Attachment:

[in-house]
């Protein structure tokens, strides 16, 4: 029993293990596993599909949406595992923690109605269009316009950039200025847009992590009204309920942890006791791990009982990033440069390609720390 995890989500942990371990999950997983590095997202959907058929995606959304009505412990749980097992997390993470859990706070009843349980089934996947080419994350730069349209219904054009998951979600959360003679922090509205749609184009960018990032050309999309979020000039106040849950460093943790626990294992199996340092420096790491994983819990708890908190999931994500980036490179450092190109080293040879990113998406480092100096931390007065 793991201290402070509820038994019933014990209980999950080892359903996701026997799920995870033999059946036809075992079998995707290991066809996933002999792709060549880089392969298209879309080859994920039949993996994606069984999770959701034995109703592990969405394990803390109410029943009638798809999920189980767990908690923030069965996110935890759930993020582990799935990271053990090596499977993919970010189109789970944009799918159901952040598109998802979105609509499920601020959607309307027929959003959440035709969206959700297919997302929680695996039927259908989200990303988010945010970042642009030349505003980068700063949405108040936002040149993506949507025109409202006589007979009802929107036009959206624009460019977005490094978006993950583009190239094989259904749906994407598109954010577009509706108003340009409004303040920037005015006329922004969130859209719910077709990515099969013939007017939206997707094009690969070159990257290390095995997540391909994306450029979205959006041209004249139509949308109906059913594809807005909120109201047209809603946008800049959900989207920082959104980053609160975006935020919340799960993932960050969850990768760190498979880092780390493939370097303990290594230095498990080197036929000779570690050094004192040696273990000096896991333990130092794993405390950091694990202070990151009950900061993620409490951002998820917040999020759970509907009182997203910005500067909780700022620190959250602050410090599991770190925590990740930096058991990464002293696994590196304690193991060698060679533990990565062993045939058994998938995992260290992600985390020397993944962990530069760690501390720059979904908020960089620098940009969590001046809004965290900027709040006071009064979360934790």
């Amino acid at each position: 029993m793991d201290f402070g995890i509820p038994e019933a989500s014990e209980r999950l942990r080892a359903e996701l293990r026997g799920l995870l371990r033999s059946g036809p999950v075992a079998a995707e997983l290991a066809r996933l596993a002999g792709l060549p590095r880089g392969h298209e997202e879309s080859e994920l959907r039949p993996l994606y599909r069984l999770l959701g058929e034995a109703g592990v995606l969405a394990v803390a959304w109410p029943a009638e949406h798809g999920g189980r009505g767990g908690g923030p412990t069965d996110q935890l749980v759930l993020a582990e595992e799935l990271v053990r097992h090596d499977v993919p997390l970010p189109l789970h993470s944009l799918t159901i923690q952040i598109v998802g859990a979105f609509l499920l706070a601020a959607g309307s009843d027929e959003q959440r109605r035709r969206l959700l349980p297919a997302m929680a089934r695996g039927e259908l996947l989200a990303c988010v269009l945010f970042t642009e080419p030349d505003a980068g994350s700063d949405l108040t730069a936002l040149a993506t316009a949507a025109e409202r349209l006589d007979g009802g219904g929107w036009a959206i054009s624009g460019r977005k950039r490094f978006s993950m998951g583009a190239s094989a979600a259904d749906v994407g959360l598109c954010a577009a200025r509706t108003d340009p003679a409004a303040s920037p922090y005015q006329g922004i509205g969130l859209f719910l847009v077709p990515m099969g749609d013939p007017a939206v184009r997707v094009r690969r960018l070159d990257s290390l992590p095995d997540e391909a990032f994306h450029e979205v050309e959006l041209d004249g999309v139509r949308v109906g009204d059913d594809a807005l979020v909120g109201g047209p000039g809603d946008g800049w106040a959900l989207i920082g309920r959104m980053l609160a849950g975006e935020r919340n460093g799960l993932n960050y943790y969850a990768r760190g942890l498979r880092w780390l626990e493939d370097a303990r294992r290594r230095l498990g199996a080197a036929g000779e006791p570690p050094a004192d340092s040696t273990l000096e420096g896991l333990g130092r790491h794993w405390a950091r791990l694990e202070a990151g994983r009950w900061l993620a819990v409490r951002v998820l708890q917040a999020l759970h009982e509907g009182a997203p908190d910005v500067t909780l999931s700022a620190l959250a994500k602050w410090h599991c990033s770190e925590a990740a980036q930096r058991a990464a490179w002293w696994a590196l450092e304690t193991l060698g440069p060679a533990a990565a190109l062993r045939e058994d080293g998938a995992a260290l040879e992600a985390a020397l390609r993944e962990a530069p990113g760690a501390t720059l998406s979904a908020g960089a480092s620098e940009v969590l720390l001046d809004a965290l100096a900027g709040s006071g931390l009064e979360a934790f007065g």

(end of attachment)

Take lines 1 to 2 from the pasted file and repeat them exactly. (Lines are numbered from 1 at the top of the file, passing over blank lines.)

[in-house]
């Protein structure tokens, strides 16, 4: 029993293990596993599909949406595992923690109605269009316009950039200025847009992590009204309920942890006791791990009982990033440069390609720390 995890989500942990371990999950997983590095997202959907058929995606959304009505412990749980097992997390993470859990706070009843349980089934996947080419994350730069349209219904054009998951979600959360003679922090509205749609184009960018990032050309999309979020000039106040849950460093943790626990294992199996340092420096790491994983819990708890908190999931994500980036490179450092190109080293040879990113998406480092100096931390007065 793991201290402070509820038994019933014990209980999950080892359903996701026997799920995870033999059946036809075992079998995707290991066809996933002999792709060549880089392969298209879309080859994920039949993996994606069984999770959701034995109703592990969405394990803390109410029943009638798809999920189980767990908690923030069965996110935890759930993020582990799935990271053990090596499977993919970010189109789970944009799918159901952040598109998802979105609509499920601020959607309307027929959003959440035709969206959700297919997302929680695996039927259908989200990303988010945010970042642009030349505003980068700063949405108040936002040149993506949507025109409202006589007979009802929107036009959206624009460019977005490094978006993950583009190239094989259904749906994407598109954010577009509706108003340009409004303040920037005015006329922004969130859209719910077709990515099969013939007017939206997707094009690969070159990257290390095995997540391909994306450029979205959006041209004249139509949308109906059913594809807005909120109201047209809603946008800049959900989207920082959104980053609160975006935020919340799960993932960050969850990768760190498979880092780390493939370097303990290594230095498990080197036929000779570690050094004192040696273990000096896991333990130092794993405390950091694990202070990151009950900061993620409490951002998820917040999020759970509907009182997203910005500067909780700022620190959250602050410090599991770190925590990740930096058991990464002293696994590196304690193991060698060679533990990565062993045939058994998938995992260290992600985390020397993944962990530069760690501390720059979904908020960089620098940009969590001046809004965290900027709040006071009064979360934790």